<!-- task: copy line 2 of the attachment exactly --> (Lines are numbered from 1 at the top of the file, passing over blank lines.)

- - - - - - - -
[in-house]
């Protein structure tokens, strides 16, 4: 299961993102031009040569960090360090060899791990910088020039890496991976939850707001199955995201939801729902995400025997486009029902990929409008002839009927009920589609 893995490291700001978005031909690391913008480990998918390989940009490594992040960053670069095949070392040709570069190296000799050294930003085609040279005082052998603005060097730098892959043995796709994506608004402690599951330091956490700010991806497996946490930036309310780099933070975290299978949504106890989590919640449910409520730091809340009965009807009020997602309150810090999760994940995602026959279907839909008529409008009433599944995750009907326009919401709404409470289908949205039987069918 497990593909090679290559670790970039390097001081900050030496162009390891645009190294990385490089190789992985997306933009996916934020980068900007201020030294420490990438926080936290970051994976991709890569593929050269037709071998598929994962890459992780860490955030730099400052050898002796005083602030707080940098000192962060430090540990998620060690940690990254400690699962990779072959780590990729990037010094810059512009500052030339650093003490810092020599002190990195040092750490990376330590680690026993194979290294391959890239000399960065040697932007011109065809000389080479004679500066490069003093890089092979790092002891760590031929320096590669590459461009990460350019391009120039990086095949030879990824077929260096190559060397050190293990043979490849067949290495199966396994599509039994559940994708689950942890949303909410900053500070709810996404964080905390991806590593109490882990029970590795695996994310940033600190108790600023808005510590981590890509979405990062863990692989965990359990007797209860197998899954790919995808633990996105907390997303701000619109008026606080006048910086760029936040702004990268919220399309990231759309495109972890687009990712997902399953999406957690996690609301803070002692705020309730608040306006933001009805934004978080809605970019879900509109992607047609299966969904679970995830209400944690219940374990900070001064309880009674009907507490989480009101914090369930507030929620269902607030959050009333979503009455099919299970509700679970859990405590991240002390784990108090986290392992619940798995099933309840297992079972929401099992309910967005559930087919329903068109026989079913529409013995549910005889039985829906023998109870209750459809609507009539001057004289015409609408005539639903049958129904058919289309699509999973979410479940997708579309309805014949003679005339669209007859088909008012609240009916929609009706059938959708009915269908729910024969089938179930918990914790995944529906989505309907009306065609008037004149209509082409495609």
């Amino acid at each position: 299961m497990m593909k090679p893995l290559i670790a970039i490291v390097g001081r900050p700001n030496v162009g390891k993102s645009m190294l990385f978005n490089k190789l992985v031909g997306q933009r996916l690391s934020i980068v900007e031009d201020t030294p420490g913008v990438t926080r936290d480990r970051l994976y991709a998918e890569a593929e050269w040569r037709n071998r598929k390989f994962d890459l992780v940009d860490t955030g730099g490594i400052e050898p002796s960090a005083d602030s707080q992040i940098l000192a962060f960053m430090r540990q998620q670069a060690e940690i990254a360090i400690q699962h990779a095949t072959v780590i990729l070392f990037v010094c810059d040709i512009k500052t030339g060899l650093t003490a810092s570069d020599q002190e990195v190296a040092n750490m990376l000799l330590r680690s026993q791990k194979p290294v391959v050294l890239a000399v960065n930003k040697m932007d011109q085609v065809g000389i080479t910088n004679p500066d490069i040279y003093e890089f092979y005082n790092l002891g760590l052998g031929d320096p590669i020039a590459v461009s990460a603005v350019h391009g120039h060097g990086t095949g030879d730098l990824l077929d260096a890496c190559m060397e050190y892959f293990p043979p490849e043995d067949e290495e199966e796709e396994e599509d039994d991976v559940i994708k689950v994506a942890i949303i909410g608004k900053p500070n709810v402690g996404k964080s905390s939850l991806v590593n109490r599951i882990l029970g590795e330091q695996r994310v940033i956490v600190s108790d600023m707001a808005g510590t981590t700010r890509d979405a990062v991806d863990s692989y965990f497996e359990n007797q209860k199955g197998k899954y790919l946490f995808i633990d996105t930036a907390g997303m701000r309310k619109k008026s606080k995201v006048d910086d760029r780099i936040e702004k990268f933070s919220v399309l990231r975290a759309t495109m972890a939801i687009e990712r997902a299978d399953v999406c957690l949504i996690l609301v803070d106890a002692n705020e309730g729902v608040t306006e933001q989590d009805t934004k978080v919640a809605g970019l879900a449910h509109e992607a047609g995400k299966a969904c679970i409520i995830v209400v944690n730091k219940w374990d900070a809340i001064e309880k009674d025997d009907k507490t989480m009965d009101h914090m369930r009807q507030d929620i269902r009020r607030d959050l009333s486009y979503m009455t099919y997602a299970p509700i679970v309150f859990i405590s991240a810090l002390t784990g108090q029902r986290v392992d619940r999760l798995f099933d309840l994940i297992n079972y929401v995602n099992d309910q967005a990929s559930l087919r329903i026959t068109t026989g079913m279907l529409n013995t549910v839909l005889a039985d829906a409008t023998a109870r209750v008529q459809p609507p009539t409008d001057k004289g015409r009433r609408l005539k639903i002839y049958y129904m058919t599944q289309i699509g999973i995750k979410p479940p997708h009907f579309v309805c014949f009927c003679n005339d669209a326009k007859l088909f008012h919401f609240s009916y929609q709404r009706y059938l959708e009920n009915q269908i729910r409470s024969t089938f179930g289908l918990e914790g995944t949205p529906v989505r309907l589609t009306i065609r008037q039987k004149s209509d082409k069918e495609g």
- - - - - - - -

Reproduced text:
């Protein structure tokens, strides 16, 4: 299961993102031009040569960090360090060899791990910088020039890496991976939850707001199955995201939801729902995400025997486009029902990929409008002839009927009920589609 893995490291700001978005031909690391913008480990998918390989940009490594992040960053670069095949070392040709570069190296000799050294930003085609040279005082052998603005060097730098892959043995796709994506608004402690599951330091956490700010991806497996946490930036309310780099933070975290299978949504106890989590919640449910409520730091809340009965009807009020997602309150810090999760994940995602026959279907839909008529409008009433599944995750009907326009919401709404409470289908949205039987069918 497990593909090679290559670790970039390097001081900050030496162009390891645009190294990385490089190789992985997306933009996916934020980068900007201020030294420490990438926080936290970051994976991709890569593929050269037709071998598929994962890459992780860490955030730099400052050898002796005083602030707080940098000192962060430090540990998620060690940690990254400690699962990779072959780590990729990037010094810059512009500052030339650093003490810092020599002190990195040092750490990376330590680690026993194979290294391959890239000399960065040697932007011109065809000389080479004679500066490069003093890089092979790092002891760590031929320096590669590459461009990460350019391009120039990086095949030879990824077929260096190559060397050190293990043979490849067949290495199966396994599509039994559940994708689950942890949303909410900053500070709810996404964080905390991806590593109490882990029970590795695996994310940033600190108790600023808005510590981590890509979405990062863990692989965990359990007797209860197998899954790919995808633990996105907390997303701000619109008026606080006048910086760029936040702004990268919220399309990231759309495109972890687009990712997902399953999406957690996690609301803070002692705020309730608040306006933001009805934004978080809605970019879900509109992607047609299966969904679970995830209400944690219940374990900070001064309880009674009907507490989480009101914090369930507030929620269902607030959050009333979503009455099919299970509700679970859990405590991240002390784990108090986290392992619940798995099933309840297992079972929401099992309910967005559930087919329903068109026989079913529409013995549910005889039985829906023998109870209750459809609507009539001057004289015409609408005539639903049958129904058919289309699509999973979410479940997708579309309805014949003679005339669209007859088909008012609240009916929609009706059938959708009915269908729910024969089938179930918990914790995944529906989505309907009306065609008037004149209509082409495609």